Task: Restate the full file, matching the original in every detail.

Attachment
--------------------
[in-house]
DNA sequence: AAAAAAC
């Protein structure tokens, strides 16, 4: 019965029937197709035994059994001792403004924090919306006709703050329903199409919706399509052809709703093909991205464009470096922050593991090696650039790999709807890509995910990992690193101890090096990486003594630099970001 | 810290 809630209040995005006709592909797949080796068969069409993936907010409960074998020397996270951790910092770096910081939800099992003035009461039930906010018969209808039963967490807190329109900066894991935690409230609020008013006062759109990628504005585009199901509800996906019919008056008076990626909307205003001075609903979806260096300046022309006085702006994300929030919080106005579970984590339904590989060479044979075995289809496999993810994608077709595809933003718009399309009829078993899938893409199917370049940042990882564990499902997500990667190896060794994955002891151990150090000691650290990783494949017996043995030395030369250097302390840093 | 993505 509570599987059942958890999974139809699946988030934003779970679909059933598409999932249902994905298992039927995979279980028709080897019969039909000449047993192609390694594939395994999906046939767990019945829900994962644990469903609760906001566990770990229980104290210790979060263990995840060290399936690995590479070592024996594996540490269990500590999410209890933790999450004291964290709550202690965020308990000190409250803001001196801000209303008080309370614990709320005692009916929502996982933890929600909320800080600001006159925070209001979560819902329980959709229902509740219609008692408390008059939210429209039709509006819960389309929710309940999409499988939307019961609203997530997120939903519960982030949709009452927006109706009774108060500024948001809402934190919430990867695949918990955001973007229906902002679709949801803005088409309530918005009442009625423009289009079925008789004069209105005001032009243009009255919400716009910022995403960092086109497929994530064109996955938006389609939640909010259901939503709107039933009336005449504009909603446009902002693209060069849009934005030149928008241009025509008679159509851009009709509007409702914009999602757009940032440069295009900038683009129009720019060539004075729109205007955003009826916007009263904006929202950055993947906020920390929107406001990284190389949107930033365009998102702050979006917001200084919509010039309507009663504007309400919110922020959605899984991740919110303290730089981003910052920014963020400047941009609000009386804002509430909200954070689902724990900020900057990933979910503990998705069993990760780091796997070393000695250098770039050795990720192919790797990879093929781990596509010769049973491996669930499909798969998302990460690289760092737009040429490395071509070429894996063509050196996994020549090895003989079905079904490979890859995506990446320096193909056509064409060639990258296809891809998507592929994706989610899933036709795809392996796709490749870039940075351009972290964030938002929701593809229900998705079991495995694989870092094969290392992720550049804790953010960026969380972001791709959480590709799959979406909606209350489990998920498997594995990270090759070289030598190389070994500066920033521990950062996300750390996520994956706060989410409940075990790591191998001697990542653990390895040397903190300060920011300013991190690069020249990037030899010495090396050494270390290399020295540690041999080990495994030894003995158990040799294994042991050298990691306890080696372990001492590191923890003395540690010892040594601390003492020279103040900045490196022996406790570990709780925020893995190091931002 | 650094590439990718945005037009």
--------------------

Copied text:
[in-house]
DNA sequence: AAAAAAC
């Protein structure tokens, strides 16, 4: 019965029937197709035994059994001792403004924090919306006709703050329903199409919706399509052809709703093909991205464009470096922050593991090696650039790999709807890509995910990992690193101890090096990486003594630099970001 | 810290 809630209040995005006709592909797949080796068969069409993936907010409960074998020397996270951790910092770096910081939800099992003035009461039930906010018969209808039963967490807190329109900066894991935690409230609020008013006062759109990628504005585009199901509800996906019919008056008076990626909307205003001075609903979806260096300046022309006085702006994300929030919080106005579970984590339904590989060479044979075995289809496999993810994608077709595809933003718009399309009829078993899938893409199917370049940042990882564990499902997500990667190896060794994955002891151990150090000691650290990783494949017996043995030395030369250097302390840093 | 993505 509570599987059942958890999974139809699946988030934003779970679909059933598409999932249902994905298992039927995979279980028709080897019969039909000449047993192609390694594939395994999906046939767990019945829900994962644990469903609760906001566990770990229980104290210790979060263990995840060290399936690995590479070592024996594996540490269990500590999410209890933790999450004291964290709550202690965020308990000190409250803001001196801000209303008080309370614990709320005692009916929502996982933890929600909320800080600001006159925070209001979560819902329980959709229902509740219609008692408390008059939210429209039709509006819960389309929710309940999409499988939307019961609203997530997120939903519960982030949709009452927006109706009774108060500024948001809402934190919430990867695949918990955001973007229906902002679709949801803005088409309530918005009442009625423009289009079925008789004069209105005001032009243009009255919400716009910022995403960092086109497929994530064109996955938006389609939640909010259901939503709107039933009336005449504009909603446009902002693209060069849009934005030149928008241009025509008679159509851009009709509007409702914009999602757009940032440069295009900038683009129009720019060539004075729109205007955003009826916007009263904006929202950055993947906020920390929107406001990284190389949107930033365009998102702050979006917001200084919509010039309507009663504007309400919110922020959605899984991740919110303290730089981003910052920014963020400047941009609000009386804002509430909200954070689902724990900020900057990933979910503990998705069993990760780091796997070393000695250098770039050795990720192919790797990879093929781990596509010769049973491996669930499909798969998302990460690289760092737009040429490395071509070429894996063509050196996994020549090895003989079905079904490979890859995506990446320096193909056509064409060639990258296809891809998507592929994706989610899933036709795809392996796709490749870039940075351009972290964030938002929701593809229900998705079991495995694989870092094969290392992720550049804790953010960026969380972001791709959480590709799959979406909606209350489990998920498997594995990270090759070289030598190389070994500066920033521990950062996300750390996520994956706060989410409940075990790591191998001697990542653990390895040397903190300060920011300013991190690069020249990037030899010495090396050494270390290399020295540690041999080990495994030894003995158990040799294994042991050298990691306890080696372990001492590191923890003395540690010892040594601390003492020279103040900045490196022996406790570990709780925020893995190091931002 | 650094590439990718945005037009």